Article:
(top illustration: Ice Magic by Mari Kyomo)
“Ice. But not like regular old ice. The Others can do things with ice that we can’t imagine and make substances of it.” (George Martin in interview with Robert Shaw, answering a question about their swords)
In The Plutonian Others we laid the foundation of our concept for the Others – a completely different lifeform and species that is comparable to highly intelligent insects looking humanoid. We focused on the possible chemical make-up of the Others and the blue spider blood via various spider parallels strewn throughout the series. We even strayed to far older non-fantasy stories to prove George’s ability to come up with alternative lifeforms and how his fascination for spiders goes back a long time. But we said nothing about the magical abilities of the Others. We will tackle that in this essay.
That they are sorcerers is something most readers will agree on. Even if we do not know how exactly it works, their ability to wightify dead people and mammals, and their control over the wights serve as evidence of this. Explanations for this by theorists have relied heavily on the skinchanging and greenseeing magic. And this idea has been expanded the last few years to Others having the ability to spy on people via the weirnet. In other words, many believe the Others corrupted the weirnet for their own use. This logic relied heavily on the belief that Others were once humans who were magically turned into Others, and on the show’s portrayal during the seasons that strayed far from the book material.
Since we do not see the Others as “corrupted” humans, but as an entirely different species who came into existence independently from Children of the Forest and humans, we therefore also do not agree that Others use weirwoord related magic at all. Instead we argue they have their own elemental ice magic, and that the Others as ice sorcerers have several abilities that are similar to what fire magic and green magic can do, beyond wightifying and sword making. We believe those magical abilities include remote location viewing and either seeing the future or the past with ice, and potentially using an ice glamor or camouflage to make them appear to be something entirely different than they are. What may seem surprising to many is that we will use the same Other “tool” (if it is a tool) as a clue or evidence to argue for both abilities – their armor.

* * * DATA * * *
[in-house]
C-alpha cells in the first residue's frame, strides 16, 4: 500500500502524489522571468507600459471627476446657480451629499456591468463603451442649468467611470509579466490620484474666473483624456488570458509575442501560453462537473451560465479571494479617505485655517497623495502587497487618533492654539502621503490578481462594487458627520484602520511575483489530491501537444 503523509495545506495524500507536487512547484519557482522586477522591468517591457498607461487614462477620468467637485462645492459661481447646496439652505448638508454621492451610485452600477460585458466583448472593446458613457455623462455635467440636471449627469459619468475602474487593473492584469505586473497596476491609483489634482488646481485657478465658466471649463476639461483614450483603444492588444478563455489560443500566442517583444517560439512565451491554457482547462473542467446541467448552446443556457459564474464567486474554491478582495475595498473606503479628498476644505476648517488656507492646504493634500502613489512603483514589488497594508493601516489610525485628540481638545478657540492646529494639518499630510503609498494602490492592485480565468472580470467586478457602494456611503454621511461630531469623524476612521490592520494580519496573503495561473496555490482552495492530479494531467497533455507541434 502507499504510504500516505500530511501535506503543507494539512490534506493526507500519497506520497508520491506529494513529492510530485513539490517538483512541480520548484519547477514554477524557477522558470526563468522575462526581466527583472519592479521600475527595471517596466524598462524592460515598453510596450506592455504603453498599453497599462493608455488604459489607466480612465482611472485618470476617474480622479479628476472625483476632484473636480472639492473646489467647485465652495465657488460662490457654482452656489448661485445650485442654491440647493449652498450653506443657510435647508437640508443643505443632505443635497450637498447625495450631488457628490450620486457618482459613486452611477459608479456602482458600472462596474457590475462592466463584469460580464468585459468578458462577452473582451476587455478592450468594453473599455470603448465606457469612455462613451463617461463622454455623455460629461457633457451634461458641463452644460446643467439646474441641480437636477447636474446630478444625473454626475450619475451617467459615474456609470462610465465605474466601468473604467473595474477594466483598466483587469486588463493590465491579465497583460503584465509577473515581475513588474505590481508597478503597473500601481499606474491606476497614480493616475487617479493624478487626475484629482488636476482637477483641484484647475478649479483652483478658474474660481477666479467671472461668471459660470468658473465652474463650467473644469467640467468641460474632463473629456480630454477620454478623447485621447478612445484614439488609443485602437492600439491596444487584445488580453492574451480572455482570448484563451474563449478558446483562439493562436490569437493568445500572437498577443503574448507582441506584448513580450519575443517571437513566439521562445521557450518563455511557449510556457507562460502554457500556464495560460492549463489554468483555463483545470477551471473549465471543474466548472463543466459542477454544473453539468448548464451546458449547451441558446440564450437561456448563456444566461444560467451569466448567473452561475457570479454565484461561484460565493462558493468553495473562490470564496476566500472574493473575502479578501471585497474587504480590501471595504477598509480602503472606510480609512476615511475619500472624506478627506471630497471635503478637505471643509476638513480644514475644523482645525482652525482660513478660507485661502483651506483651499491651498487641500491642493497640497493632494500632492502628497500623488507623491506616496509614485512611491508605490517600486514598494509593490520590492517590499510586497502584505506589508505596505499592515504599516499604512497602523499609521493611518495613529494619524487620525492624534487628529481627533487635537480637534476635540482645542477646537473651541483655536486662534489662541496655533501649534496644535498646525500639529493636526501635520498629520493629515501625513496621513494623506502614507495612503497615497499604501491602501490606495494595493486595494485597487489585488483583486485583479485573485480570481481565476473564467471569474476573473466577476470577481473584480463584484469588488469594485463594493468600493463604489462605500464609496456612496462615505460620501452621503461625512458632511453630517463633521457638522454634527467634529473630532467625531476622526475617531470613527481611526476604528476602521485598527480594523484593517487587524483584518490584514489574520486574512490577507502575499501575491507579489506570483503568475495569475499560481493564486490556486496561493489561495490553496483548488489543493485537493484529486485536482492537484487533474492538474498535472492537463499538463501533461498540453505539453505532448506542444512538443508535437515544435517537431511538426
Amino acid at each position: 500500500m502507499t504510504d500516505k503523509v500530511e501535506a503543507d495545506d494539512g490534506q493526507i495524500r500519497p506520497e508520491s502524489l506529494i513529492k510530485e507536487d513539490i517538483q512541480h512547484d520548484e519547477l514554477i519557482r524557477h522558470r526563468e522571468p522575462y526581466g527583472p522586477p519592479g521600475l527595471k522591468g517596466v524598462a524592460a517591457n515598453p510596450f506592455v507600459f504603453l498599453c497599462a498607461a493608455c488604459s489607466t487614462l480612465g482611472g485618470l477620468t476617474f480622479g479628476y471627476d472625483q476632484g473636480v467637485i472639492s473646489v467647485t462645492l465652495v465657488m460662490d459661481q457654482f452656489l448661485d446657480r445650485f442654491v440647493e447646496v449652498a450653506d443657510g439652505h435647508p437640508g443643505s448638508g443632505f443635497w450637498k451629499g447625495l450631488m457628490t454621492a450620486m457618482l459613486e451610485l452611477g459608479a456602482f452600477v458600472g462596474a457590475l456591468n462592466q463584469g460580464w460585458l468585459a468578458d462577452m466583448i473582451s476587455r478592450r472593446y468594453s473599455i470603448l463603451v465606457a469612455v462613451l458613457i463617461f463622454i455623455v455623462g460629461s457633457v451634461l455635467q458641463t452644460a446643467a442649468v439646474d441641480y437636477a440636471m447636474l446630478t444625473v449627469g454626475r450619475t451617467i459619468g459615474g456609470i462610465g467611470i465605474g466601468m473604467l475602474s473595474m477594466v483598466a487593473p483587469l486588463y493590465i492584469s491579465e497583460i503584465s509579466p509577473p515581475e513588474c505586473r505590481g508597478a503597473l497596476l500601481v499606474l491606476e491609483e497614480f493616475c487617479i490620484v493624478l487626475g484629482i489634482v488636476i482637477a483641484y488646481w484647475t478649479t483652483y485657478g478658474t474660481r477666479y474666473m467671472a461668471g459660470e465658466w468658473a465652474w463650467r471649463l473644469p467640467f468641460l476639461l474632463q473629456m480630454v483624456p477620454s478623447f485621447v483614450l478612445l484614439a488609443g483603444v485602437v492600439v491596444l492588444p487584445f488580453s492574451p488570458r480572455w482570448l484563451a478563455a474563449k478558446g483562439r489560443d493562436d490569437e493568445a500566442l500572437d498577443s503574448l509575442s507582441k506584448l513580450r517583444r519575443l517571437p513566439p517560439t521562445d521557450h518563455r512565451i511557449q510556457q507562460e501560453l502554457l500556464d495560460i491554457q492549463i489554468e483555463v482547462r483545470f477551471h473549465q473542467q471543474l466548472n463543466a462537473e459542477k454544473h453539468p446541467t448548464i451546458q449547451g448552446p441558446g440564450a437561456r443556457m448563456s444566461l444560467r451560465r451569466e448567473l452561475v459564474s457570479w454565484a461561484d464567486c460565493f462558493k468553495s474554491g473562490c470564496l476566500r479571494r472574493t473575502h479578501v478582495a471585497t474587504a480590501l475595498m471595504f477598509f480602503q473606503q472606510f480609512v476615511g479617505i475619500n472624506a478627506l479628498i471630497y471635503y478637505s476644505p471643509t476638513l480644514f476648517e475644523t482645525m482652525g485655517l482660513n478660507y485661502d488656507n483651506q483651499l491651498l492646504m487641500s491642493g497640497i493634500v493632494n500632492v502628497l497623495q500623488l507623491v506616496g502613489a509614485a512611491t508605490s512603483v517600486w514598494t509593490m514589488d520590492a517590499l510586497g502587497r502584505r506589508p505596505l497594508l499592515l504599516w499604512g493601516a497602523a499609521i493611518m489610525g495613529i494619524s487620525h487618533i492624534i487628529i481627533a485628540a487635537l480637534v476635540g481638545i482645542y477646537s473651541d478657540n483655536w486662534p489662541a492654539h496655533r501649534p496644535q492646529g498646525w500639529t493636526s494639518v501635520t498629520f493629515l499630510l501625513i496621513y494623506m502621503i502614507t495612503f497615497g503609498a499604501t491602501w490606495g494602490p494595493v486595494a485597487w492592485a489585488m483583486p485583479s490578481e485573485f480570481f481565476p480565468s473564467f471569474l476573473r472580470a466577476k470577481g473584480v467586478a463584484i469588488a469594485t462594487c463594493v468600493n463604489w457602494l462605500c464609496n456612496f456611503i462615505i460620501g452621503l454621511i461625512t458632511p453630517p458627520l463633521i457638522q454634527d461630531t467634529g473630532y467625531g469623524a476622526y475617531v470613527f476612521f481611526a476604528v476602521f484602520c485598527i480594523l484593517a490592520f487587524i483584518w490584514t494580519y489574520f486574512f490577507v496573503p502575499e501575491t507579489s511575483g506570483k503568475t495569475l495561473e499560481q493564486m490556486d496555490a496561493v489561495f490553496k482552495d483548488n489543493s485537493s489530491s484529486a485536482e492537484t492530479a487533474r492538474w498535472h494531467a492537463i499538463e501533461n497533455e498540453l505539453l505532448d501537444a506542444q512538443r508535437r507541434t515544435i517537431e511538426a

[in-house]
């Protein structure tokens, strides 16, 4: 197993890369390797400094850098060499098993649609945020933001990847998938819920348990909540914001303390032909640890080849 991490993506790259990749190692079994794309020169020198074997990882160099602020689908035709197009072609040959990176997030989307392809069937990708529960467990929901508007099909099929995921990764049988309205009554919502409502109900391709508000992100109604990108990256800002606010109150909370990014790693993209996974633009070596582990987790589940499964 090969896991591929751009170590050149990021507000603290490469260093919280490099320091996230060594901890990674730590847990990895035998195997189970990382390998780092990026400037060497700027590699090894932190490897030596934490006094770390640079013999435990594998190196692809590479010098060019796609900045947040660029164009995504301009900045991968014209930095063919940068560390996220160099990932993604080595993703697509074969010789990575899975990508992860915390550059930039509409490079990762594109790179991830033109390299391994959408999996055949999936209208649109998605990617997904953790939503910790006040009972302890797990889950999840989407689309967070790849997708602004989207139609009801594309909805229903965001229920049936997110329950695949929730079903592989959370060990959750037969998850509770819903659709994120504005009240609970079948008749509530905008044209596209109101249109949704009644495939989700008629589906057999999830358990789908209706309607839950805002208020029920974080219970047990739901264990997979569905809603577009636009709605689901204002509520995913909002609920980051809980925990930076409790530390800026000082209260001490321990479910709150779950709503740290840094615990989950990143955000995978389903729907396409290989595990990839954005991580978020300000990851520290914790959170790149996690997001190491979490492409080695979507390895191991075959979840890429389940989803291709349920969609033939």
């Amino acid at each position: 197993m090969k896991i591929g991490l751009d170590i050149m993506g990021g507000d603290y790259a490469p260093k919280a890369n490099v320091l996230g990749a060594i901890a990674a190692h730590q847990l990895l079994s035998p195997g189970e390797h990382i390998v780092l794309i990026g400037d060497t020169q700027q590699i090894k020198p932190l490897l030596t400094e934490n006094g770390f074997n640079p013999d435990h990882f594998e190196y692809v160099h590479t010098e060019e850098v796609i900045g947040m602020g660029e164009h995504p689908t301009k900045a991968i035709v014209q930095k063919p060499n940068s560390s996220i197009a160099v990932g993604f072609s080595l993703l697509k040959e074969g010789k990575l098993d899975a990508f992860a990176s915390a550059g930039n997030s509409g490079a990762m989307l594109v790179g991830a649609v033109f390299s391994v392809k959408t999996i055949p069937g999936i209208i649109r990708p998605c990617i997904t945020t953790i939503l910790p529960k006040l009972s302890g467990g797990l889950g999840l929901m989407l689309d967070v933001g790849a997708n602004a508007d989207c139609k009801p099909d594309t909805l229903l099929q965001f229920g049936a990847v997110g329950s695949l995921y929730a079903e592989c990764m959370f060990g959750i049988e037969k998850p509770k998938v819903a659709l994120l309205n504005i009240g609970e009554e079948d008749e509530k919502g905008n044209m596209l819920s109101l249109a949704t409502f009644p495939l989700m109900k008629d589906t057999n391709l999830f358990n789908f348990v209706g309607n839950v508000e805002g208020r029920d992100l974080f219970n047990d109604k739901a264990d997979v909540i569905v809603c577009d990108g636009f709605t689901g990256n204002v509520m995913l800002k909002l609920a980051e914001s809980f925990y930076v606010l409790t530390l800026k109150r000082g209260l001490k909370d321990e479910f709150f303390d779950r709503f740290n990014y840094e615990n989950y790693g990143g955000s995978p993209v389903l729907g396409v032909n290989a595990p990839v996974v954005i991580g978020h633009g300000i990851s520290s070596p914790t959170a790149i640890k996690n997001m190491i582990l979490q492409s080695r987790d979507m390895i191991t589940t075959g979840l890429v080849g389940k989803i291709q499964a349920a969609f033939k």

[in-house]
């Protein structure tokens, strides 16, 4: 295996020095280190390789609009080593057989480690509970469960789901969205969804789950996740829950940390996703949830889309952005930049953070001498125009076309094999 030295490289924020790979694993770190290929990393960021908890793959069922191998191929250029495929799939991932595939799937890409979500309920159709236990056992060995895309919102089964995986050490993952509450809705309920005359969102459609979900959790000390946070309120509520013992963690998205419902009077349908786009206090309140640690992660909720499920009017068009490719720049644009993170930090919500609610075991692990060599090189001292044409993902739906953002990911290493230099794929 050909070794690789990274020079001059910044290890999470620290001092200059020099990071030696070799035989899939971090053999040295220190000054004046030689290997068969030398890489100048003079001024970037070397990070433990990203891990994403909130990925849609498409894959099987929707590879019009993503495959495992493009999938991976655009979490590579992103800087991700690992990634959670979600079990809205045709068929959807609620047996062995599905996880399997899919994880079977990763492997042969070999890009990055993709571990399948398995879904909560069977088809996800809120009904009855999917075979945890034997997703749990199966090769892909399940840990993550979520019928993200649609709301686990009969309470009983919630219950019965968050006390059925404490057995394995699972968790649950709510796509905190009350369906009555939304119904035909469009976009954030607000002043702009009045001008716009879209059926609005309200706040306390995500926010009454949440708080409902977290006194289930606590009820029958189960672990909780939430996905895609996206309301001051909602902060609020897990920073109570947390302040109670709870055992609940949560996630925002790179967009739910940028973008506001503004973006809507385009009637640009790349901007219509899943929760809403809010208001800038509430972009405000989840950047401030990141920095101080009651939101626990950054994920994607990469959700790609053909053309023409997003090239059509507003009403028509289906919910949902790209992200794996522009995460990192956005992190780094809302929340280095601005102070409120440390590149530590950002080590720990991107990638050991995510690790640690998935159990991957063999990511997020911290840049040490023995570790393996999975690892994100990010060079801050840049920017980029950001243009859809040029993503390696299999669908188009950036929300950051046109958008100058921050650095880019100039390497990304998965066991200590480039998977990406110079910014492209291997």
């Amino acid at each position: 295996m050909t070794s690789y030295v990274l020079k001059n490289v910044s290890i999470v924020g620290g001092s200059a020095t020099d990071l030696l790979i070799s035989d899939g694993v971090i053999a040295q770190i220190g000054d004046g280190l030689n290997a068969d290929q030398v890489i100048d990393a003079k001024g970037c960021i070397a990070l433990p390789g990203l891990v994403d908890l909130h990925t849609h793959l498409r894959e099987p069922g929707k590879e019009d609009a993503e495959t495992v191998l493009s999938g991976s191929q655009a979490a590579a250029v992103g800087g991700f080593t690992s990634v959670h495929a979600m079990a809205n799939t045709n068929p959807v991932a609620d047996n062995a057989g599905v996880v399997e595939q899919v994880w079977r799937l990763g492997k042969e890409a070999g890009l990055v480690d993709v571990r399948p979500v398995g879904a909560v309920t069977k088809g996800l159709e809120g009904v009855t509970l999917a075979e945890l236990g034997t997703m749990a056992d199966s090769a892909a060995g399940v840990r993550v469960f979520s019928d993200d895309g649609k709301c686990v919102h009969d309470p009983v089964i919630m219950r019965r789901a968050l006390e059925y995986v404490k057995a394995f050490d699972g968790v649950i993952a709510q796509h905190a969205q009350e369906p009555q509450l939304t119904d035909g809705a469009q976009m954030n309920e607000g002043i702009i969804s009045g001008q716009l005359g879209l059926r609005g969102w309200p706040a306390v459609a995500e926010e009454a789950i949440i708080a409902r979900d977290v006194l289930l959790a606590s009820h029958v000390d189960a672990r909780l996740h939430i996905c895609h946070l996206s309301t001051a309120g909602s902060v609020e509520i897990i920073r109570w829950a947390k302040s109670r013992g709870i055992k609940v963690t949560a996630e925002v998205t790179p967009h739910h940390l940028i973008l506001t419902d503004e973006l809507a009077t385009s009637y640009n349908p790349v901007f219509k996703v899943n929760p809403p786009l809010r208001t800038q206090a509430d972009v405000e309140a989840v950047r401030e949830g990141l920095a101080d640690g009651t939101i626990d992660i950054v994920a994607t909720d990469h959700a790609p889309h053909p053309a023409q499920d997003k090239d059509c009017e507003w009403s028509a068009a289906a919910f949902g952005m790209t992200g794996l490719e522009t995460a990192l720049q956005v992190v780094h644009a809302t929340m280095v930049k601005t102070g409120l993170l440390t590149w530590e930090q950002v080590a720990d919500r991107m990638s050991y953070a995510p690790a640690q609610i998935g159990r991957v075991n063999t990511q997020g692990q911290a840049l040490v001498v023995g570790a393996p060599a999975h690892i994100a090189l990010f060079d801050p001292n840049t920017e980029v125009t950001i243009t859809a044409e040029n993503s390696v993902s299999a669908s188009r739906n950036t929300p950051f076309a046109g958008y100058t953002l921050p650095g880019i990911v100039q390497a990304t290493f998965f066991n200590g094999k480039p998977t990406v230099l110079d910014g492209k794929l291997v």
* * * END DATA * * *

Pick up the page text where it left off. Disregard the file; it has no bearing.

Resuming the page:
Its armor seemed to change color as it moved; here it was white as new-fallen snow, there black as shadow, everywhere dappled with the deep grey-green of the trees. The patterns ran like moonlight on water with every step it took. […] Behind [Royce], to right, to left, all around him, the watchers stood patient, faceless, silent, the shifting patterns of their delicate armor making them all but invisible in the wood. (aGoT, Prologue)
What does their armor have to do with ice magic? The illustrator Tom Patterson claims George told him that “the reflective, camouflaging armor” is able to pick up “the images of the things around it like a clear, still pond.” What else is reflective? A mirror, or looking glass … or spyglass. What else can be a camouflage? A glamor or wearing faces.
The most glaring clue for ice magic’s existence are George’s words when answering a question about the swords of the Others: “The Others can do things with ice that we can’t imagine.” That phrase obviously does not just cover ice swords. George’s statement was generalizing and thus expanded the abilities of the Others. And ‘things we cant’ imagine‘ is a different way of saying magic, not just forging swords. George further acknowledges this when he referred to Beric Dondarrion (and consequentionally Lady Stoneheart) as a fire wight, instead of an ice wight in his Time interview of July 13 2017.
[Beric’s] memories are fading, he’s got all these scars, he’s becoming more and more physically hideous, because he’s not a living human being anymore. His heart isn’t beating, his blood isn’t flowing in his veins, he’s a wight, but a wight animated by fire instead of by ice, now we’re getting back to the whole fire and ice thing. (George RR Martin on the One Game of Thrones Change He ‘Argued Against’, Time, July 13 2017)
With this statement, George confirmed a parrelel between the two types of resurrection that had been speculated on but had not caught widespread attention yet. Until then, people still posited that greenseers may have had something to do with Beric’s resurrection and debated whether Beric could be considered a wight or not. George confirmed fire magic was responsible and that Beric is indeed a wight. In doing so, he further established that in his mind there is such a thing as ice magic.